Another look at Irving’s Apostolic Church of the 1830’s in London is instructive: From Wikipedia:
Irving's relationship to this community was, according to its members, somewhat similar to that of John the Baptist to the early Christian Church. He was hailed by his followers as the forerunner of a coming dispensation, not the founder of a new sect. Around him, as well as around other congregations of different origins, coalesced persons who had been driven out of other churches, wanting to "exercise their spiritual gifts".
Shortly after Irving's trial and deposition (1831) he restarted meetings in a hired hall in London, and much of his original congregation followed him. These, over the course of the next two years, accepting the presence of restored "apostles" and guided by claimed words of prophecy, saw Edward Irving officially installed as their bishop. This congregation became known as the "Central Church", one of seven that were defined in London as forming a pattern of the whole Christian Church.
Within the congregations mentioned, over the course of a short time, six persons were designated as apostles by certain others who claimed prophetic gifts. (Note the method, not Biblical) In 1835, six months after Irving's death, six others were similarly designated as called to complete the number of the twelve.
Since all those so designated were acting to one degree or another in local congregations, they were then formally separated from these duties, by the bishops of the seven congregations, to occupy their higher office in the universal church on 14 July 1835.
Some of them were of the highest standing socially and politically, some of them of great ability as scholars and theologians; and all of them men of unblemished character, soundness in the faith, and abundant zeal in all Christian l
These, together with the seven congregations in London, the coadjutors of the apostles, formed what was known as the "Universal Church". The seat of the apostolic college was at Albury, near Guildford. They retired there immediately after their separation to set in order the worship and prepare a "testimony" of their work.
This was presented to the spiritual and temporal rulers in various parts of Christendom in 1836, beginning with an appeal to the bishops of the Church of England, then in a more comprehensive form to the Pope and other leaders in Christendom, including the Emperor of Austria-Hungary, the Tsar of Russia, the kings of France, Prussia, Denmark and Sweden, as well as King William IV of England.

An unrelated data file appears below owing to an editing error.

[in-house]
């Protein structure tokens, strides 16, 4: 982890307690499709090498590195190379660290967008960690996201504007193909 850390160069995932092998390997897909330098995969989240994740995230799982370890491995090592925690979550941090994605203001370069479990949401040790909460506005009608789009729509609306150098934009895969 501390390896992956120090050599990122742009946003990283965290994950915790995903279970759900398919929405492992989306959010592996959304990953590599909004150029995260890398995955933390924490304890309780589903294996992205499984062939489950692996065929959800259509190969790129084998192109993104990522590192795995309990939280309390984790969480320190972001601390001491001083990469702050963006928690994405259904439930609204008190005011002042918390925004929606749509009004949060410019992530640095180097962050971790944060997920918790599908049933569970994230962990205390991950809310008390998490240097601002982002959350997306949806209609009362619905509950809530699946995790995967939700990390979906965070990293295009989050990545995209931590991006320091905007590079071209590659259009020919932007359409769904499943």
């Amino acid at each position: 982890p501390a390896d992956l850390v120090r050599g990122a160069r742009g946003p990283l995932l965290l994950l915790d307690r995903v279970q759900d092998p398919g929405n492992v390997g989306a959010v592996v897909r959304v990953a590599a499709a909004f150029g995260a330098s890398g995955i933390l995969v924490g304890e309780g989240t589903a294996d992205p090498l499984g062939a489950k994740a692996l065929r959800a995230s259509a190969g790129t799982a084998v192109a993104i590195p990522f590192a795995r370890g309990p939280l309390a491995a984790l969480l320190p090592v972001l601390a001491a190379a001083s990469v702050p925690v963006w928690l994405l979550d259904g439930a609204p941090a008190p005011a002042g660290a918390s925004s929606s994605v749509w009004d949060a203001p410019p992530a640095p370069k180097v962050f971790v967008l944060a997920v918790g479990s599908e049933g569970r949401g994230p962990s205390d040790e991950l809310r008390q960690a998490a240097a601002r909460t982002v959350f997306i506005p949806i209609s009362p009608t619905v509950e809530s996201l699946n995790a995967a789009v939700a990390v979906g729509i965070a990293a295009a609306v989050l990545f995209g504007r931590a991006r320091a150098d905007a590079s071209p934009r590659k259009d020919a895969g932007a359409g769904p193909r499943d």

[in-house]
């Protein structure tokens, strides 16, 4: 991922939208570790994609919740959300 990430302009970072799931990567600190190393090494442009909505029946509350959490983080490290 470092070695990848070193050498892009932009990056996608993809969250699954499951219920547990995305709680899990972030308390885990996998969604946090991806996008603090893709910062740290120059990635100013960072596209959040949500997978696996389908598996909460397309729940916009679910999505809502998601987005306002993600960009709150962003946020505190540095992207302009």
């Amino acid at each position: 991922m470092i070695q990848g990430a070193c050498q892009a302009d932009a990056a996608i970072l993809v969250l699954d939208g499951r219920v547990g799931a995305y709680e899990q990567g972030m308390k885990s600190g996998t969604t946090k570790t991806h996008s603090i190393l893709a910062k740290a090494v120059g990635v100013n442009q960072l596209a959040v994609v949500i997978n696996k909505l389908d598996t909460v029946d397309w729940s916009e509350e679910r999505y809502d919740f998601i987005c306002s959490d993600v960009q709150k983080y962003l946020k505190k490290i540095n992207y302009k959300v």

The apostles declared that the Christian Church was the body of all that had been baptized in the name of the Father, Son and Holy Ghost, thus laying aside all divisions between nominal Christians, and that the apostolate had been restored for setting the whole body of Christianity in order to be ready for the Second Coming of Christ; therefore, they called upon all the clergy and lay authorities to recognize this and submit to their self-appointment as "apostles".
The apostles were regarded as the conveyors of the Holy Spirit, the declarers of the mysteries of God, and the authoritative interpreters of prophetic utterance; acting in concert they were the source of doctrine and the demonstrators of the mind of Christ. Their teaching was brought to the people by the evangelists and pastors, and by the ministers of the local churches for those who accepted their ministry.
A bishop was in charge of only one congregation, though others might be under his care until they too could be put under the care of their own bishop. A bishop was titled "angel" (following the passage in Revelation, chapters 2 and 3), defined as "a bishop who has been ordained by an Apostle"
The hierarchy of angels, priests and deacons was not considered sufficient to perfect the saints, but the spiritual ministries taken from Ephesians 4:11 were developed for this end. These were defined to be four in number (as against the interpretation of a fivefold ministry): (Apostle or) Elder, Prophet, Evangelist, and Pastor (or Teacher).
For ecclesiastical purposes, the church universal was divided into twelve tribes because Christendom was considered to be divided into twelve portions or tribes, defined according to the prevailing spiritual character of the country and only secondarily geographically.